Addiction is an often misunderstood disease that can be traced back to the brain, as reported by the Nexus Recovery Treatment Center. For this reason, those suffering from addiction should be assisted towards recovery, not shunned and punished.
All mothers with drug-addicted children agree with that. However, no matter how strong a mother can be for her child, the situation can still be too much to handle sometimes. If you’re in that same boat, you can apply these four tips to deal with your drug-addicted child:
- Improve your communication
You can only know what’s really going on with your child if you take the time and put in the effort to communicate with him effectively. This would be significantly harder to do with a strained relationship. Hence, if you’re having trouble connecting with him, it’s a good idea to check the nature and status of your relationship first. It may not be easy nor immediate, but once you address the issues that may sit below the surface of your relationship, your child will more likely be more comfortable in sharing his struggles with you. In turn, you’d probably be more open to listening to what they have to say.
From there, you can look into the problems that may exist between the two of you at the communication level. Moving forward, you must know that children, in particular, would feel a strong need to hide their addictions from their parents to avoid disappointing them. Through efficient and assertive communication, you can discern your child’s genuine thoughts from his well-crafted deceptions. On your end, effective communication can get rid of any misconceptions about addiction that you may have.
Here are the aspects of communicating with your troubled child that you can examine and eventually improve:
Regularly checking on your kid and asking simple questions like, “How are you doing?” can be the difference between life and death. Treat daily conversations with them as natural and necessary as changing your clothes. See to it that you never let a day go by without talking to your child, especially if the two of you don’t live under the same roof.
Once you make a habit out of having frequent talks with your child, the next step is to enrich your conversations with topics that matter at the moment. You don’t always have to talk about his addiction; it’s a sensitive issue that should be discussed under the right circumstances. Instead, you could focus on reminding him of his worth and who he is outside of his addiction.
Inviting your child to talk could be received in different ways, depending on the kind of environment that you’re conveying. Before you start the conversation, make sure that he knows that all his thoughts, feelings, and urges are accepted and understood. Follow-through with that sentiment by asking sensitive and well-phrased questions, and by listening actively.
- Set clear boundaries and expectations
You must learn the difference between helping your child and enabling him. It’s alright if you can’t distinguish between the two right away. As a mother, it’s only natural to come to your child’s rescue and, if necessary, even sacrifice yourself when you feel like he’s in trouble. However, when it comes to a child with a drug addiction, you have to take a different approach.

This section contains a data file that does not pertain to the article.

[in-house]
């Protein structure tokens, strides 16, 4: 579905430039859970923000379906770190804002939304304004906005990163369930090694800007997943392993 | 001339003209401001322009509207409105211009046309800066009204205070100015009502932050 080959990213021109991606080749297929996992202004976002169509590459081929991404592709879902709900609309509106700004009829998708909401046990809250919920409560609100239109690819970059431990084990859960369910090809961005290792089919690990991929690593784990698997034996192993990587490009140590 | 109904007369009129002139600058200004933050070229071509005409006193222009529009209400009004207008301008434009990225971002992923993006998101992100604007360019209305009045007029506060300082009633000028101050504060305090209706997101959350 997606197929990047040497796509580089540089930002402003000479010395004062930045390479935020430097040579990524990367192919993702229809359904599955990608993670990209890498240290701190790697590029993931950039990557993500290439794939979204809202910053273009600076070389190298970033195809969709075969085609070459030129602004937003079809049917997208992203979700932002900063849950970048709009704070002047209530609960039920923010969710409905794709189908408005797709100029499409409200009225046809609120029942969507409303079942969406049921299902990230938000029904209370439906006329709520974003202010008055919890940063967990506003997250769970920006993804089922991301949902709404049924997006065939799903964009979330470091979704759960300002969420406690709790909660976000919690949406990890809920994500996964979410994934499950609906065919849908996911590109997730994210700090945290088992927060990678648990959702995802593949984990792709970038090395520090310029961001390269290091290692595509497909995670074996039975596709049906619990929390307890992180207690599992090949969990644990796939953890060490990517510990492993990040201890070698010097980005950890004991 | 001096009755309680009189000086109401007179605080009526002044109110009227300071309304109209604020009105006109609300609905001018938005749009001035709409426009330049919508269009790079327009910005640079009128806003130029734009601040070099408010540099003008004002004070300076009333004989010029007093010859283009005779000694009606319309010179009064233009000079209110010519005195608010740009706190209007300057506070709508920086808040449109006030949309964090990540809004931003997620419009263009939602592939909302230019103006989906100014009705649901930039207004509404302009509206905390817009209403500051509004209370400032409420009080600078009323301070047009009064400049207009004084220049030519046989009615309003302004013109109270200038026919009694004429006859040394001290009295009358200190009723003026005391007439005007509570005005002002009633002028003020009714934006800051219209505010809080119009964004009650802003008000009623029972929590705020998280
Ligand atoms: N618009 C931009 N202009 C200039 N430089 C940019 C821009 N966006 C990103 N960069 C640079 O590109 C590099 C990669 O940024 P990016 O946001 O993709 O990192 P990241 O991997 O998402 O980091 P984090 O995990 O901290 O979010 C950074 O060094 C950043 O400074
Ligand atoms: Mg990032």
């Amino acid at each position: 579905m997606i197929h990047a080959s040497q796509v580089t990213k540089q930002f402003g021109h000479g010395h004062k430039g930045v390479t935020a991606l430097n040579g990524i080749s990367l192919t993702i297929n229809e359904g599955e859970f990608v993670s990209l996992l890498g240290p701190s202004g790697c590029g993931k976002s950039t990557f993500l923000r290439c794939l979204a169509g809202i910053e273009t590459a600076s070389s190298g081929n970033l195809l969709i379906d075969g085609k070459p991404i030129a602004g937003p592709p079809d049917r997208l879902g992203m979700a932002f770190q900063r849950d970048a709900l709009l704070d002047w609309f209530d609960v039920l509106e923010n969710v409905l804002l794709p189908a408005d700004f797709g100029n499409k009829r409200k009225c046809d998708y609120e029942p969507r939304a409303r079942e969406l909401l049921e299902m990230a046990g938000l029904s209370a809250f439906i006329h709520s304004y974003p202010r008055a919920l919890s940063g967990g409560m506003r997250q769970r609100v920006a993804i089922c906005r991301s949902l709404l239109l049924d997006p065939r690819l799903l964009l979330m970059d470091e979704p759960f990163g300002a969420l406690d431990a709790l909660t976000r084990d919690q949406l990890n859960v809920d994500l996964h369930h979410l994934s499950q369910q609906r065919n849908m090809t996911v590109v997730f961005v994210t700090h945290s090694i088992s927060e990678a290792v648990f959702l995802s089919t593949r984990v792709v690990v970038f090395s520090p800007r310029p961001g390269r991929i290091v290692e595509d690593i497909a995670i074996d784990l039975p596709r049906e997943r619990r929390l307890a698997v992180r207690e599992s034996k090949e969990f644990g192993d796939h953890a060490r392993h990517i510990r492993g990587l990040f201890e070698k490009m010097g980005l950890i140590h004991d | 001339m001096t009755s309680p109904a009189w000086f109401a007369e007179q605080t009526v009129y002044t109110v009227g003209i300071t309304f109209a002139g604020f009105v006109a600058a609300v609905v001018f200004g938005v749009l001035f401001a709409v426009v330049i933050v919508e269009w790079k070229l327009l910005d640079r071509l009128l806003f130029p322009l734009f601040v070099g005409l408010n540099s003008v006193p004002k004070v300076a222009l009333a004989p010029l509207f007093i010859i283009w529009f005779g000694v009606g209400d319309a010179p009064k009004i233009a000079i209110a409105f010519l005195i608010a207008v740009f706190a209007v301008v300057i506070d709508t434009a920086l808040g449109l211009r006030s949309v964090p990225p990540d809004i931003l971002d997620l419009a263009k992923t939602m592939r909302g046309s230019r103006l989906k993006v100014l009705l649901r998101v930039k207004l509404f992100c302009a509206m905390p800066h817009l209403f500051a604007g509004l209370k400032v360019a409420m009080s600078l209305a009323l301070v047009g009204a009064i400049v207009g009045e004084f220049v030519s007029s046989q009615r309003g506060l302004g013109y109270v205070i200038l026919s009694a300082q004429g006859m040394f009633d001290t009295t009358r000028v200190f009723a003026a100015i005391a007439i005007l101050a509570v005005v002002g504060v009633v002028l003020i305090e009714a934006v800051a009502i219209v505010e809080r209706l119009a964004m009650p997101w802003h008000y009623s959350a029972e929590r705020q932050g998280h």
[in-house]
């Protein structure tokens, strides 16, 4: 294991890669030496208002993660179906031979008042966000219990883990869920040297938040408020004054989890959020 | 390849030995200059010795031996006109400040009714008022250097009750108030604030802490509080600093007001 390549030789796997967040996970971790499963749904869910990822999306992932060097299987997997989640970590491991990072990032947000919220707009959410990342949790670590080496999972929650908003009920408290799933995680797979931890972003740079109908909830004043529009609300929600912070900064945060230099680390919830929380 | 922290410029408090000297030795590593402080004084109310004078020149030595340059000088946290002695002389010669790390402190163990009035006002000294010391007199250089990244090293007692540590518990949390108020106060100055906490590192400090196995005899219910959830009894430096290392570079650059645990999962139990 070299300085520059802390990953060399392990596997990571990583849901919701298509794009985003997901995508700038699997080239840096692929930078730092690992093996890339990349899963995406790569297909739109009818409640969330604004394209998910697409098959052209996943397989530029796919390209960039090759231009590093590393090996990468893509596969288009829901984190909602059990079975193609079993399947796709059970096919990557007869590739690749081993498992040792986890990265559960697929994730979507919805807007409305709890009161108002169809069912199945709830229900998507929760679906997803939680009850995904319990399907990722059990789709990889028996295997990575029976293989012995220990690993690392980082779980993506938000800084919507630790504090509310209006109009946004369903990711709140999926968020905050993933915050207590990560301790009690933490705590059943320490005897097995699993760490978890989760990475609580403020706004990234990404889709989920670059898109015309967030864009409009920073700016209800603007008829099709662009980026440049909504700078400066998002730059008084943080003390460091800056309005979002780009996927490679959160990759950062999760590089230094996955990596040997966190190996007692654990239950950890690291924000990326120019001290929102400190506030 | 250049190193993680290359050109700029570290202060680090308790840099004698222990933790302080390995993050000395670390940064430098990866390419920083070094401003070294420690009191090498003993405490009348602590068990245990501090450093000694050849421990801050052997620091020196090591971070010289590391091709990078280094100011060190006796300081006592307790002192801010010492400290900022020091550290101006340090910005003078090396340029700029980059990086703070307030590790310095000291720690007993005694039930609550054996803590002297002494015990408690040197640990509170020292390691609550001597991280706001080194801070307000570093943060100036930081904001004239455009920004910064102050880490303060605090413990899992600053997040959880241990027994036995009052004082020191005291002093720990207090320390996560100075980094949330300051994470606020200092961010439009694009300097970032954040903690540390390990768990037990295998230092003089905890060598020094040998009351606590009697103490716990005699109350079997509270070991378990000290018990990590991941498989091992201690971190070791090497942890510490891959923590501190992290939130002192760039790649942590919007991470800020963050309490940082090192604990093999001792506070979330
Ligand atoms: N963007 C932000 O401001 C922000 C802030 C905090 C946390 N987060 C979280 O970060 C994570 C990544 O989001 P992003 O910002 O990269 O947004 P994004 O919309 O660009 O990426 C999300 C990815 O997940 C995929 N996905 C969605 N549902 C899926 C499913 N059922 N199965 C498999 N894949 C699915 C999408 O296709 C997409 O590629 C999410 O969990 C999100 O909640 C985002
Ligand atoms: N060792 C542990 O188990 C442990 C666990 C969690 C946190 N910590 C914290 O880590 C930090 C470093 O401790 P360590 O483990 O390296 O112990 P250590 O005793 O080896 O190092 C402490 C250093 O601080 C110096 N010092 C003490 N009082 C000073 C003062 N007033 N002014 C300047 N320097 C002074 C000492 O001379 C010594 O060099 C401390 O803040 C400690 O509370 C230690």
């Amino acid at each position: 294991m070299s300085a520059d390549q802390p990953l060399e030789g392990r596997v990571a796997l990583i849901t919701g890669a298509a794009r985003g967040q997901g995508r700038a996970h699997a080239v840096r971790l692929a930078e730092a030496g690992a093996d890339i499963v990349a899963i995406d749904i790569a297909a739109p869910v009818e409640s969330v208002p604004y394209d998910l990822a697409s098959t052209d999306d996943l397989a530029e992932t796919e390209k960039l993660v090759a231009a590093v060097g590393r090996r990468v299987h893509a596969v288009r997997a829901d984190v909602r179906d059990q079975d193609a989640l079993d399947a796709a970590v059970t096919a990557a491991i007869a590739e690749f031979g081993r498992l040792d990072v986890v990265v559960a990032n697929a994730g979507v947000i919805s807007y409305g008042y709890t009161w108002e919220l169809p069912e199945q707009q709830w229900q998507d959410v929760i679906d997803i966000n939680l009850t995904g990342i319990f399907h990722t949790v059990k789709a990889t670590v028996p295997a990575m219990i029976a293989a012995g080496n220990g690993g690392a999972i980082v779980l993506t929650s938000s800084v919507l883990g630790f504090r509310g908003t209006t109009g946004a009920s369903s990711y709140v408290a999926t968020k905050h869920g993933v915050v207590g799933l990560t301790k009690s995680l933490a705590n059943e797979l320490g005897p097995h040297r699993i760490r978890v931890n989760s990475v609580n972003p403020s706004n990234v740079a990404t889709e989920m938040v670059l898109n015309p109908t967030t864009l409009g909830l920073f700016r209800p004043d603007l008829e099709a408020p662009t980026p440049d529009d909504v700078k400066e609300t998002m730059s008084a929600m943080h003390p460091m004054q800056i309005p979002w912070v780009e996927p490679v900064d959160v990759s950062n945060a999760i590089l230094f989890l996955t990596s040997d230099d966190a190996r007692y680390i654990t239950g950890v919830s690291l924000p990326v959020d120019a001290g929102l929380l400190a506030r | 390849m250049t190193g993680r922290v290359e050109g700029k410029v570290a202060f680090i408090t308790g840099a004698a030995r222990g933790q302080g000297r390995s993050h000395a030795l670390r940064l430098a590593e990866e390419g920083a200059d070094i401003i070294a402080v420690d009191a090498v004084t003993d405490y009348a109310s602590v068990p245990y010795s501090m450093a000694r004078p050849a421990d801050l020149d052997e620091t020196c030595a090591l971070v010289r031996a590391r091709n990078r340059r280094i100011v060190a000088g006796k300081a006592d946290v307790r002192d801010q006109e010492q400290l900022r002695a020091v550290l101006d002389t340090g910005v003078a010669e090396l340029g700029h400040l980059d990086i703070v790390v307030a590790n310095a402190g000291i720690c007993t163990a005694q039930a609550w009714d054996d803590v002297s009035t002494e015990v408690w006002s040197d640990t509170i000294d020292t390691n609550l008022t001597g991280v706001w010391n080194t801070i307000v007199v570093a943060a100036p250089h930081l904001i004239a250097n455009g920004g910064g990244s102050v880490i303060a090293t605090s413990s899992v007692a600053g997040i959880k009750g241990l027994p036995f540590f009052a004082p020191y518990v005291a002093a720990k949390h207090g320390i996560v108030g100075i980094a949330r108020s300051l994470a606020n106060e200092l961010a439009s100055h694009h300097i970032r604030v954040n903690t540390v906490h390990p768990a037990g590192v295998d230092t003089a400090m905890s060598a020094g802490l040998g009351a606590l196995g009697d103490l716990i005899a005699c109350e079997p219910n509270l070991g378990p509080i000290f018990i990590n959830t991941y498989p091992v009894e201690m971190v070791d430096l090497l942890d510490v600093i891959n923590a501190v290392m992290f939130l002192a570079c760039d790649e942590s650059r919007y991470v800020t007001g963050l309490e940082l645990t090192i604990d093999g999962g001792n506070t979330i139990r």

The first thing to do is to determine the things that you will and won’t do for your child. Try to do this when you’re reasonably calm and rational. By looking into the limits of your tolerance in this context, you can start setting clear and specific boundaries for yourself.
Addiction, by nature, doesn’t care about not crossing a line, meeting a standard, or staying above the belt. When you impose a rule on your child, usually his addiction will sooner or later convince him to break it. So, expecting your child to abide by your rules will only put on more frustration and anger into your already towering pile. This is why it’s more realistic to set boundaries for yourself, which you can then share with your child. When he’s informed of such boundaries, you can then set expectations for his behavior and – if you think it’s best – consequences when he doesn’t meet them.
- Encourage and practice positivity
Your child probably already knows that he is in a bleak situation. Another thing that you can do to help them out is to focus on the more positive things by doing the following:
- Avoid dwelling on the negative, like their mistakes and setbacks
- Keep conversations light when you can
- Celebrate their success, no matter how small the achievement may seem
You can try to always remain positive, but not all moments allow that. In that case, try not to let your child see you depressed, angry, or frustrated. Keep your emotions in check.
- Practice self-care
Having a child who’s addicted to drugs can lead to years of pain. As much as you’d like to give them all your strength now, you have to think about the long term. Make sure that you’re also taking care of yourself by:
- Getting enough sleep
- Eating nutritious food
- Exercising regularly
- Socializing with peers
Aside from all that, you should also look after your mental health. You can do that by learning to accept the fact that you can’t control most of the things that come with addiction. Sometimes, the best you can do is to be there for your child.
It’s a distinct and unimaginable type of suffering – seeing the child you nurtured fall prey to a disease more powerful than traditional Western medicine. It’s therefore understandable if you want to pick him up and out of the rut yourself and carry all his burdens on your shoulders. It comes to a point, however, when you must let them deal with things on their own. Have faith that, after all the ups and downs, your child has what it takes to save himself in the end.